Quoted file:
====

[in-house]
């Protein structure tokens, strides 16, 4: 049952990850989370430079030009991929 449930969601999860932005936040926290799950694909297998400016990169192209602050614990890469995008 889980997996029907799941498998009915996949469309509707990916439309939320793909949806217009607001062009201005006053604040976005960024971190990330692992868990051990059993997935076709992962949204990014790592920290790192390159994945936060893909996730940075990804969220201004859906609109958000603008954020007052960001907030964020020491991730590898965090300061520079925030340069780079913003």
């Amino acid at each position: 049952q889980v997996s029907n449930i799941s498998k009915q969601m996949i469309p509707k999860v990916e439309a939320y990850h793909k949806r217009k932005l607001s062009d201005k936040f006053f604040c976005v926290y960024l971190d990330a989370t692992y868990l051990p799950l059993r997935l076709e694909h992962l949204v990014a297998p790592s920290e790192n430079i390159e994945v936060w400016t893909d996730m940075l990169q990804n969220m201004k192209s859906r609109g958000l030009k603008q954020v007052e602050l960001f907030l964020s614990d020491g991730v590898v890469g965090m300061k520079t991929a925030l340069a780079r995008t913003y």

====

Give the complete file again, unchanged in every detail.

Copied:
[in-house]
């Protein structure tokens, strides 16, 4: 049952990850989370430079030009991929 449930969601999860932005936040926290799950694909297998400016990169192209602050614990890469995008 889980997996029907799941498998009915996949469309509707990916439309939320793909949806217009607001062009201005006053604040976005960024971190990330692992868990051990059993997935076709992962949204990014790592920290790192390159994945936060893909996730940075990804969220201004859906609109958000603008954020007052960001907030964020020491991730590898965090300061520079925030340069780079913003």
């Amino acid at each position: 049952q889980v997996s029907n449930i799941s498998k009915q969601m996949i469309p509707k999860v990916e439309a939320y990850h793909k949806r217009k932005l607001s062009d201005k936040f006053f604040c976005v926290y960024l971190d990330a989370t692992y868990l051990p799950l059993r997935l076709e694909h992962l949204v990014a297998p790592s920290e790192n430079i390159e994945v936060w400016t893909d996730m940075l990169q990804n969220m201004k192209s859906r609109g958000l030009k603008q954020v007052e602050l960001f907030l964020s614990d020491g991730v590898v890469g965090m300061k520079t991929a925030l340069a780079r995008t913003y």